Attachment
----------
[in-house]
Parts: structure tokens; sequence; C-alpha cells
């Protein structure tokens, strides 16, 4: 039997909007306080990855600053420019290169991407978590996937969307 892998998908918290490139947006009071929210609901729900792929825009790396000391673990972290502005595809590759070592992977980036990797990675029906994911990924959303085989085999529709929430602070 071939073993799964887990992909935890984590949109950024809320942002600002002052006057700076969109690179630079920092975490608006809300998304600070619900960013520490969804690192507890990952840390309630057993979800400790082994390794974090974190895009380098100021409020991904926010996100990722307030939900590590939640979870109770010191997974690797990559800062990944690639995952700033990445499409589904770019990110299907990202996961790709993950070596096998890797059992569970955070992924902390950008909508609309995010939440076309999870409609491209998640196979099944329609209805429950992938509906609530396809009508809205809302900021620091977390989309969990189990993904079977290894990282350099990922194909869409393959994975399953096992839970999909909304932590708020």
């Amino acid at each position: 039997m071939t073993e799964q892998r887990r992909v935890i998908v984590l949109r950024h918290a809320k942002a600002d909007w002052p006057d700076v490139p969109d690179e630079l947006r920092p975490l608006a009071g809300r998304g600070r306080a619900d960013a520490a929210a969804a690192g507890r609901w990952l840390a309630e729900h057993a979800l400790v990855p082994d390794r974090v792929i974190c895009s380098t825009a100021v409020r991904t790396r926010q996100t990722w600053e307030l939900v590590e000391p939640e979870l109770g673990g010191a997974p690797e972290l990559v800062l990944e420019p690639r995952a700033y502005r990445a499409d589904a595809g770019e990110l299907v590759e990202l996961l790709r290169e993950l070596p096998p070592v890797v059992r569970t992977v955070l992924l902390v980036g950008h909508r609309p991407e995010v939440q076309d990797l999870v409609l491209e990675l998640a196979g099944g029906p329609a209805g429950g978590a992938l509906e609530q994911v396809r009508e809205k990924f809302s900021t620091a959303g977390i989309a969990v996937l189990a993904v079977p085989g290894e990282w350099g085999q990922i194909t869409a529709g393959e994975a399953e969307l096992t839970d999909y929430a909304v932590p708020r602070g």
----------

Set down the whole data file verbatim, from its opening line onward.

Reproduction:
[in-house]
Parts: structure tokens; sequence; C-alpha cells
């Protein structure tokens, strides 16, 4: 039997909007306080990855600053420019290169991407978590996937969307 892998998908918290490139947006009071929210609901729900792929825009790396000391673990972290502005595809590759070592992977980036990797990675029906994911990924959303085989085999529709929430602070 071939073993799964887990992909935890984590949109950024809320942002600002002052006057700076969109690179630079920092975490608006809300998304600070619900960013520490969804690192507890990952840390309630057993979800400790082994390794974090974190895009380098100021409020991904926010996100990722307030939900590590939640979870109770010191997974690797990559800062990944690639995952700033990445499409589904770019990110299907990202996961790709993950070596096998890797059992569970955070992924902390950008909508609309995010939440076309999870409609491209998640196979099944329609209805429950992938509906609530396809009508809205809302900021620091977390989309969990189990993904079977290894990282350099990922194909869409393959994975399953096992839970999909909304932590708020």
């Amino acid at each position: 039997m071939t073993e799964q892998r887990r992909v935890i998908v984590l949109r950024h918290a809320k942002a600002d909007w002052p006057d700076v490139p969109d690179e630079l947006r920092p975490l608006a009071g809300r998304g600070r306080a619900d960013a520490a929210a969804a690192g507890r609901w990952l840390a309630e729900h057993a979800l400790v990855p082994d390794r974090v792929i974190c895009s380098t825009a100021v409020r991904t790396r926010q996100t990722w600053e307030l939900v590590e000391p939640e979870l109770g673990g010191a997974p690797e972290l990559v800062l990944e420019p690639r995952a700033y502005r990445a499409d589904a595809g770019e990110l299907v590759e990202l996961l790709r290169e993950l070596p096998p070592v890797v059992r569970t992977v955070l992924l902390v980036g950008h909508r609309p991407e995010v939440q076309d990797l999870v409609l491209e990675l998640a196979g099944g029906p329609a209805g429950g978590a992938l509906e609530q994911v396809r009508e809205k990924f809302s900021t620091a959303g977390i989309a969990v996937l189990a993904v079977p085989g290894e990282w350099g085999q990922i194909t869409a529709g393959e994975a399953e969307l096992t839970d999909y929430a909304v932590p708020r602070g």